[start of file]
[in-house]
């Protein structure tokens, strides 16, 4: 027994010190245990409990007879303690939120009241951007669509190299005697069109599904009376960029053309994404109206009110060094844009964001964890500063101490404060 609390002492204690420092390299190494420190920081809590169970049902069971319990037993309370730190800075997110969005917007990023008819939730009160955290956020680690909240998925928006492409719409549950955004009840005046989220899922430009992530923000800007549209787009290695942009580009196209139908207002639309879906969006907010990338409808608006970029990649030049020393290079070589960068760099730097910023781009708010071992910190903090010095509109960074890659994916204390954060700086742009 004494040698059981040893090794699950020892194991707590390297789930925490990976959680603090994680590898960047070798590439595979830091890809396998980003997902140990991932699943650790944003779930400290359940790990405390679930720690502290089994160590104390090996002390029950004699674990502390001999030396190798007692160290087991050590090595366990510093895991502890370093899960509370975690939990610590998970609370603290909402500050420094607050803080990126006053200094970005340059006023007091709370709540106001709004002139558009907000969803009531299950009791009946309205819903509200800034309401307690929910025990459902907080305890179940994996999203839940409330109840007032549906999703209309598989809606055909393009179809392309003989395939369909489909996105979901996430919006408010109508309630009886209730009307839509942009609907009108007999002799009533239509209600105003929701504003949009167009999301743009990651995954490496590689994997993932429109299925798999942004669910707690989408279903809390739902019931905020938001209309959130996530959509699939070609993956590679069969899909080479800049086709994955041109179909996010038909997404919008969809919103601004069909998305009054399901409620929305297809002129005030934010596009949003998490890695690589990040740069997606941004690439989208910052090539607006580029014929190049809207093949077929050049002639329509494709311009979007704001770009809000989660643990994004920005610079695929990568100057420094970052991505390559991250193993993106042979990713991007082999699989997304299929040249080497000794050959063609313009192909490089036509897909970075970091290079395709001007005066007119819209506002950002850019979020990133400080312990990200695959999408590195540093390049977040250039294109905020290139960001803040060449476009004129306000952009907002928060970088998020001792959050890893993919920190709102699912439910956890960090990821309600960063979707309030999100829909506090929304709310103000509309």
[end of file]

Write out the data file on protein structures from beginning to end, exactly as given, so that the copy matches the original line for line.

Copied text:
[in-house]
């Protein structure tokens, strides 16, 4: 027994010190245990409990007879303690939120009241951007669509190299005697069109599904009376960029053309994404109206009110060094844009964001964890500063101490404060 609390002492204690420092390299190494420190920081809590169970049902069971319990037993309370730190800075997110969005917007990023008819939730009160955290956020680690909240998925928006492409719409549950955004009840005046989220899922430009992530923000800007549209787009290695942009580009196209139908207002639309879906969006907010990338409808608006970029990649030049020393290079070589960068760099730097910023781009708010071992910190903090010095509109960074890659994916204390954060700086742009 004494040698059981040893090794699950020892194991707590390297789930925490990976959680603090994680590898960047070798590439595979830091890809396998980003997902140990991932699943650790944003779930400290359940790990405390679930720690502290089994160590104390090996002390029950004699674990502390001999030396190798007692160290087991050590090595366990510093895991502890370093899960509370975690939990610590998970609370603290909402500050420094607050803080990126006053200094970005340059006023007091709370709540106001709004002139558009907000969803009531299950009791009946309205819903509200800034309401307690929910025990459902907080305890179940994996999203839940409330109840007032549906999703209309598989809606055909393009179809392309003989395939369909489909996105979901996430919006408010109508309630009886209730009307839509942009609907009108007999002799009533239509209600105003929701504003949009167009999301743009990651995954490496590689994997993932429109299925798999942004669910707690989408279903809390739902019931905020938001209309959130996530959509699939070609993956590679069969899909080479800049086709994955041109179909996010038909997404919008969809919103601004069909998305009054399901409620929305297809002129005030934010596009949003998490890695690589990040740069997606941004690439989208910052090539607006580029014929190049809207093949077929050049002639329509494709311009979007704001770009809000989660643990994004920005610079695929990568100057420094970052991505390559991250193993993106042979990713991007082999699989997304299929040249080497000794050959063609313009192909490089036509897909970075970091290079395709001007005066007119819209506002950002850019979020990133400080312990990200695959999408590195540093390049977040250039294109905020290139960001803040060449476009004129306000952009907002928060970088998020001792959050890893993919920190709102699912439910956890960090990821309600960063979707309030999100829909506090929304709310103000509309």